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City to start work on budget
By Terri Harber
The Baker City Budget Board meets this week to complete the spending plan for the upcoming fiscal year.
At 6 o’clock tonight they begin the first work session at Baker City Hall, 1655 First St.
The total proposed budget for the fiscal year starting July 1, 2013, is $15.864 million.
General fund expenses, which include the police and fire departments, are projected at $5.9 million.
Daily sessions are scheduled through Thursday, though the process could end earlier. Each subsequent session will start at 6 p.m. and take place at City Hall.
After the budget board approves a spending plan it’s referred to the Baker City Councilors for last-minute adjustments. Final adoption of the budget is scheduled on June 25.
The councilors are limited to what they can change once the budget board approves the spending plan. They can only allow increases of $5,000 or 10 percent of fund expenditures maximum — whatever is the larger amount.
The seven councilors and seven other residents comprise the budget board.
Residents on the board this year are Aletha Bonebrake, Beverly Calder, Nelson Clarke, Randy Daugherty, Gail Duman, Josi Mack and Bruce Nichols. More than half of them have served as city councilors in the past.
Revenues are expected to go up somewhat during this upcoming budget cycle. Property taxes are expected to rise by 1 percent. Liquor taxes and state revenue sharing could go up by 4 percent. Franchise fee revenues are estimated to increase by 1.9 percent.
Ambulance revenue should be greater because of higher fees approved recently by the councilors.
The Baker 5J School District has restored its $15,000 payment toward the cost of a school resource officer.
And the amount of money collected at the end of this fiscal year likely will be higher than anticipated.
Lower franchise revenue, cigarette taxes and other incoming money coming in might affect the total amount, however.
Negotiations continue between the city and its three employee bargaining units: Baker City Employee Association (which includes public works employees), Baker City Professional Firefighters Union and Baker City Police Association.
Some of the councilors have said they don’t want to see agreements that include pay raises or increases in other compensation.. Others have asked for financial restraint.
The budget as proposed includes no cost-of-living increases for staff.
Additional money would be taken from the contingency fund if these labor negotiations aren’t completed by June 25 and ultimately result in a higher cost-of-living expense for the city. The contingency fund has been increased to $120,000 from $80,000 as a precaution.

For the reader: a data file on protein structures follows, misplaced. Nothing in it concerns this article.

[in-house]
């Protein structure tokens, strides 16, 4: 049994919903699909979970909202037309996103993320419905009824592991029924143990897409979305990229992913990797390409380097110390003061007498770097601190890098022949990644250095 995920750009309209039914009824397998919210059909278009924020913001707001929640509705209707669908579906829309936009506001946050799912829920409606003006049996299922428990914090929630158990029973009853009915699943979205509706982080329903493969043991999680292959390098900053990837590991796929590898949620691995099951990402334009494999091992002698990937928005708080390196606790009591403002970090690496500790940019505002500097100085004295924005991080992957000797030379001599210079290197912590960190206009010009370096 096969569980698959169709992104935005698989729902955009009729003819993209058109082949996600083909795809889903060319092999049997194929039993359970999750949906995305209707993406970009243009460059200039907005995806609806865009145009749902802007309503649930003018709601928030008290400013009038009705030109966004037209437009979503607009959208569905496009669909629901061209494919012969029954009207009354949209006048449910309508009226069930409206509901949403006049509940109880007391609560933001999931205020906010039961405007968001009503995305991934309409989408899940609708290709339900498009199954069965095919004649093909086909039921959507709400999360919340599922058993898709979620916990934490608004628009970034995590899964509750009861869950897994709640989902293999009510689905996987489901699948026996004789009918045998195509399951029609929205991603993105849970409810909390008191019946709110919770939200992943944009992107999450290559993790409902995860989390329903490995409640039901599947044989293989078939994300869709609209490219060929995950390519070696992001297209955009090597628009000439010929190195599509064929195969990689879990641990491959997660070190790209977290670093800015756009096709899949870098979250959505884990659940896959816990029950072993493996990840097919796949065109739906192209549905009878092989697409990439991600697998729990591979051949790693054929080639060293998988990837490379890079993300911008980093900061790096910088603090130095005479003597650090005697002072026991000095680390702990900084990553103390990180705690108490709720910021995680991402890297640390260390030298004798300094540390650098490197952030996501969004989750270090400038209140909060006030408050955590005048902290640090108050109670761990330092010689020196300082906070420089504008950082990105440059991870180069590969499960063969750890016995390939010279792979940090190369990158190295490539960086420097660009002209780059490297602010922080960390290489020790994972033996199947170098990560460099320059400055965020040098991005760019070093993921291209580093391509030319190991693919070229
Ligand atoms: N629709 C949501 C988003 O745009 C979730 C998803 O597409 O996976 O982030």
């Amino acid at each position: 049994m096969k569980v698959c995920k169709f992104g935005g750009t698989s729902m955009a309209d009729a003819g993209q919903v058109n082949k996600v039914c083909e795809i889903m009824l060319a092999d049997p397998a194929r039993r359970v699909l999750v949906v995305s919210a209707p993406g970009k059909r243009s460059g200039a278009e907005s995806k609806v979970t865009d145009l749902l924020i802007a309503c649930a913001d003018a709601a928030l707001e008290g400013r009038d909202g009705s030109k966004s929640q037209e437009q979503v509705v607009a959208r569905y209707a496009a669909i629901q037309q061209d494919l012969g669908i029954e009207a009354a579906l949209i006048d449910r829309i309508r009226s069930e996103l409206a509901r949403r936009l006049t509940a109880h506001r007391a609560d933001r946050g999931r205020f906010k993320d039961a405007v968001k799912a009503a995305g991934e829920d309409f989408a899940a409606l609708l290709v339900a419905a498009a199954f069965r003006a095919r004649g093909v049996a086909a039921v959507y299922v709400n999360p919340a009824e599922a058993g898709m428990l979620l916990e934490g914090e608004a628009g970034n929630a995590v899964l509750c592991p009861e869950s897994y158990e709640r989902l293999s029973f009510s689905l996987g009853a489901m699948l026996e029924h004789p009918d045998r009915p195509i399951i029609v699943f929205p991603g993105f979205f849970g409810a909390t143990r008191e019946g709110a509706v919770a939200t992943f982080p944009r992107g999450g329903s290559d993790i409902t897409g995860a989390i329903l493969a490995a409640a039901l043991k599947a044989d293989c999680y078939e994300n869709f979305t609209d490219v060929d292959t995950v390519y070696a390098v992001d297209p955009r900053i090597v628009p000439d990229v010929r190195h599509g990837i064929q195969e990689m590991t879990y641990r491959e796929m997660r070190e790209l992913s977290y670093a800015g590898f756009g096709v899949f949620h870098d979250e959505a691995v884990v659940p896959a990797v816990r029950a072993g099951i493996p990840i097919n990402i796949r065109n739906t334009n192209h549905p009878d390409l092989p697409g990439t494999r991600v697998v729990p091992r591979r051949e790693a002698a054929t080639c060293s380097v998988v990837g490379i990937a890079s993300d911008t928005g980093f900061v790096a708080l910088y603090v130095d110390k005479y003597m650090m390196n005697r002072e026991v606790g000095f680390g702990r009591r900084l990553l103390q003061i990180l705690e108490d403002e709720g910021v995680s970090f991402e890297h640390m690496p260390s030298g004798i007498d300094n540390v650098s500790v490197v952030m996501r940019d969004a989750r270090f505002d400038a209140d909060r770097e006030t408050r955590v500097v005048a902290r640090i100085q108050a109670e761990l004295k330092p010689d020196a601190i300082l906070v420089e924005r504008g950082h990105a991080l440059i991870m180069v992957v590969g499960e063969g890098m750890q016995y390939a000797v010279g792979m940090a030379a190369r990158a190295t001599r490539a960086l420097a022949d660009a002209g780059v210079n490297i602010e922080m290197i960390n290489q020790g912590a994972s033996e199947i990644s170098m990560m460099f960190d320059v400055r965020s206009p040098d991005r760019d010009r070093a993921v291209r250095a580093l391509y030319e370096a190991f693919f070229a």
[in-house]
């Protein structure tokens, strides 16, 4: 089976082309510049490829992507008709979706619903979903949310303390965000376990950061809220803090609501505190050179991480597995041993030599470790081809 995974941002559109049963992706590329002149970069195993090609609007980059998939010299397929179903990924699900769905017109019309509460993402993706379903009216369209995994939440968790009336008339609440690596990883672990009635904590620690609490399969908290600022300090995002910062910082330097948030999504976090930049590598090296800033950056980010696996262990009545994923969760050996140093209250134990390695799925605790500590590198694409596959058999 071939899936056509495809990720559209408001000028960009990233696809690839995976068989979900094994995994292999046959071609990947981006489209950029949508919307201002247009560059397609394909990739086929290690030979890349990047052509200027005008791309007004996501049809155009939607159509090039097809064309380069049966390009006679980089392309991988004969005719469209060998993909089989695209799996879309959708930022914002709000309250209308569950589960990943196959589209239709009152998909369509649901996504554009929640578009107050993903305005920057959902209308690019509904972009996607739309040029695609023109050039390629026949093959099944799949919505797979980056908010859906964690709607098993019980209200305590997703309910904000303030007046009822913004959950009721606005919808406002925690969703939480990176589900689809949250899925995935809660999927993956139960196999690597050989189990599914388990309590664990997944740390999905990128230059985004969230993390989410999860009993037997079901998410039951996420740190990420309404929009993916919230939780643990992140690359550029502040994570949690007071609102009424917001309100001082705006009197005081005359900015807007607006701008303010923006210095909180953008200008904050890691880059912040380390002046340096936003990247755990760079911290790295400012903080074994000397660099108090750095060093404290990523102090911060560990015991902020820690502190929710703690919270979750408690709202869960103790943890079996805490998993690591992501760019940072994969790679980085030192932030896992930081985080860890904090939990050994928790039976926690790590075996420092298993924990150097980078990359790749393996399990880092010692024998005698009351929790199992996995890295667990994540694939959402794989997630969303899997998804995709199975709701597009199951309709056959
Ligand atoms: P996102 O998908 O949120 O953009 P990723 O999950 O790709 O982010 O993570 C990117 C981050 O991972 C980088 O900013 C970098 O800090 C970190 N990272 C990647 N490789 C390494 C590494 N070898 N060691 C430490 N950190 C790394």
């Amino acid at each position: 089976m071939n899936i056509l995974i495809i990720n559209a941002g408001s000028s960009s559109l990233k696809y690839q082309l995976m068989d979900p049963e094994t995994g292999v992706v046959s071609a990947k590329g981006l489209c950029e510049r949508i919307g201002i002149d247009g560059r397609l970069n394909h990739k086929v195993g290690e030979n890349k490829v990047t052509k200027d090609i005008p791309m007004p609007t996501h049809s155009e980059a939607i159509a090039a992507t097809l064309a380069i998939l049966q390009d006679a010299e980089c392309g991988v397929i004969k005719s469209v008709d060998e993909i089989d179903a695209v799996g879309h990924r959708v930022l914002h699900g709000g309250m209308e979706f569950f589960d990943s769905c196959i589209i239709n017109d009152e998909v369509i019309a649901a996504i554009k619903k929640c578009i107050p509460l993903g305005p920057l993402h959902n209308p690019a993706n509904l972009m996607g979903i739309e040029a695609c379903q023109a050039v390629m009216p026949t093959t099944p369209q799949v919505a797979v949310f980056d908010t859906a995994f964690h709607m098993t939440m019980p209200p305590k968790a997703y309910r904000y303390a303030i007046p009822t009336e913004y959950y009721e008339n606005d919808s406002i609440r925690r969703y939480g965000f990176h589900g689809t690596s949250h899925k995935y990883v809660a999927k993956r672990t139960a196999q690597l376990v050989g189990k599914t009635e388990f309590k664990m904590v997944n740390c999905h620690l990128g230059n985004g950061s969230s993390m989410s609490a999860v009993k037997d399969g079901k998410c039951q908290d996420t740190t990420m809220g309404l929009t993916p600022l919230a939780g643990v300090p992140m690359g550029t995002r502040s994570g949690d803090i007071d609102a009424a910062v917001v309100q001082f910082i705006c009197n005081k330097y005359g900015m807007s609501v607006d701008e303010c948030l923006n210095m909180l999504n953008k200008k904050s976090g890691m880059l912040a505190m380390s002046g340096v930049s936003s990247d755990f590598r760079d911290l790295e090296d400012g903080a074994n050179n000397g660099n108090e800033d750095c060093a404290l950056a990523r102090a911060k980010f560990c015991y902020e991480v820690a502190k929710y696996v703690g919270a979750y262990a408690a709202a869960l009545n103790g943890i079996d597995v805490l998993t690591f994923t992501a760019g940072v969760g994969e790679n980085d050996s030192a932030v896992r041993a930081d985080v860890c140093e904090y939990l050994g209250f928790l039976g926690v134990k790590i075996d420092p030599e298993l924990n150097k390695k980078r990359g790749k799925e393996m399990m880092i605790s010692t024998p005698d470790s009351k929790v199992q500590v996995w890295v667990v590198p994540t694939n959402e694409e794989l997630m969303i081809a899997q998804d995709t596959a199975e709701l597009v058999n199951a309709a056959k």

The councilors wouldn’t be taken by surprise if this was a necessary action because they would have to approve the labor contracts before making such an adjustment.
City officials propose to save some money by moving all employees to a higher-deductible health plan, for example, which would take effect starting Jan. 1, 2014.
That compensation change wouldn’t occur until the midpoint of the upcoming fiscal year. And there will be an initial cost to the city for making it.
Savings to the city wouldn’t be realized until the next fiscal year, which begins July 1, 2014. Otherwise, the city would save $46,500 if the employee bargaining units agree to the compensation change, according to City Manager Mike Kee.
State legislators also continue haggling over the Public Employees Retirement System, PERS. A bill was approved by House and Senate Democrats in late April and signed by Gov. John Kitzhaber earlier this month. Republicans aren’t satisfied with the result and seek more significant reductions during the next two fiscal years, however.
Presentation of expenses to the budget board will be a little different than in recent years. The board members are being asked to point to items they don’t see as crucial. They had been asked to prioritize spending items by importance during recent years, said Jeanie Dexter, finance director.
The budget board is scheduled to hear from members of the golf board and Baker City Playground Improvement Project, a local group involved with replacing this equipment for children at Geiser-Pollman Park.
Pleas from city officials for more public input didn’t result in much feedback.
Only two other spending requests came in: one person asked for placement of distance markers along the Leo Adler Memorial Parkway, and another wants to see money allocated for construction of a grandstand at Geiser-Pollman.
People are welcome to attend the work sessions and make comments about the spending plan.
The city’s website has links to pertinent information about the budgeting process as well as the current and proposed spending plans. The address is www.bakercity.